If the curve is close to the basket in such a way that it is taking away playing area, consider getting a basketball goal with a bigger overhang so the backboard projects into the playing area more thus minimizing the impact of the curve.

  • Aesthetics

    Most setups are done so that the basketball goal is seen from a profile view, not head on. This really minimizes the impact the goal has on your home. Also, the glass is clear so you can see right through it and the support structure is black with very little signage so it blends in quite nicely.

  • Sun

    If possible, do not situate the basketball goal so that players will be shooting into the setting west sun. It is hard to practice free-throws with your eyes closed.

  • Breakables

    Scan the playing area for breakables like windows and lamps. Try to keep these out of the main playing area.

  • Hills

    It is best to avoid downward sloping hills behind the basketball system unless you like chasing balls. There are solutions though. I’d recommend the Guard Net from RolBak.

  • Underground Obstructions

    • Sprinkler head – Lines are okay as you can pour the concrete right around them
    • Utility lines
    • Roots – Try not to kill your trees!
  • Roof-Mount

    Sometimes and in-ground basketball goal is not the best answer. Remember, there are roof and wall mount options as well.

  • In-Concrete Mounting

    Most in-ground basketball hoops are installed right next to the driveway in the grass. This is not always the case though. There are many situations where you might want to install it where concrete already is. In this scenario, you can simple jackhammer through the driveway and pour the pier. This is not a big deal and will only add and hour or two to the installation time. Also, it can be done so that the gusset pad at the base of the system covers the seam making for a very clean install.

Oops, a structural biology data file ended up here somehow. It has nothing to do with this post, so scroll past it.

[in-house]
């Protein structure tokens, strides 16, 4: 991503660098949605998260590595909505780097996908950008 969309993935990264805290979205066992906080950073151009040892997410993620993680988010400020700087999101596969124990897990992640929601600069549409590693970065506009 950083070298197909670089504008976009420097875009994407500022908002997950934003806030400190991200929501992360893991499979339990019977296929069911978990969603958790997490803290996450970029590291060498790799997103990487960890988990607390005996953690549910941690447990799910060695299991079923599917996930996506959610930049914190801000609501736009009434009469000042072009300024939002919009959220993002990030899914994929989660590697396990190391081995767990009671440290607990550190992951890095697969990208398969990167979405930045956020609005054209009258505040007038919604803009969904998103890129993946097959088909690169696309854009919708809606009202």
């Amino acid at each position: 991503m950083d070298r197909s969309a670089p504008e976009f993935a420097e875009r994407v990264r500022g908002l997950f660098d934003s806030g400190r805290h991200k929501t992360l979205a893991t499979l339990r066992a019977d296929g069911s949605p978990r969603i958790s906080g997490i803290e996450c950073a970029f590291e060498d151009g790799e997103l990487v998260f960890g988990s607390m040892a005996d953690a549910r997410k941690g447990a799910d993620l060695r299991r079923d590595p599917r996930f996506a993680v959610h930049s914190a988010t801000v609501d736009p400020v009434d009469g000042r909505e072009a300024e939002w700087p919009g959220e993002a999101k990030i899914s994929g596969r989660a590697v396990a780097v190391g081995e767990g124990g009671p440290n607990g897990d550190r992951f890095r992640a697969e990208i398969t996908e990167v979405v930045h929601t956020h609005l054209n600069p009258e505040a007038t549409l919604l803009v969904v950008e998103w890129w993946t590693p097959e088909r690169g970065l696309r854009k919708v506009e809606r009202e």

• Back-side Clearance

    The concrete footprint is not all that is required in most cases. For example, with Pro Dunk basketball goals, extra clearance for the adjustment mechanism behind the basketball goal is required. Be sure to take this into account when backing the basketball goal up to something like a garage, easement or retaining wall.

  • Mounting Height

    Most basketball goals are calibrated after everything is said and done to make sure the height indicator is accurate but there are limitations. For example, if you install your concrete pier below the playing surface too far, the rim may not reach 10 feet. Pro Dunk systems have some leniency here but not much so be sure to install the pier even with the playing surface.

  • Effective Concrete Additions

    If you have the room and budget to expand your driveway, one suggestion I’d make is to create a “runway” of sorts into the basket. 15 feet wide is good. I wouldn’t go any more than about 3 or 4 feet long though. This is enough room for players to run in for lay-ups and box out for rebounds. This also expands the court in front of the backboard allowing you to get in more jump-shots.

  • Tree Limbs

    Remember to look up too. The top of the backboard will be about 13 to 14 feet above the ground. Do some pruning or choose another spot if limbs are in the way.

  • Vehicles

    Are you thinking about putting the basketball goal where a lot of people back their car up? You might be better off putting it somewhere else to avoid any crashes. Believe me, the goal does not always get the worst of it. Also, consider adding reflective tape to the system to try to catch the driver’s eye.

This is by no means a comprehensive guide but it is a lot of what our installation experts think about when they go out to help a customer find the perfect spot for their new basketball goal. What pitfalls have you found or avoided? Add your suggestions in the comments below.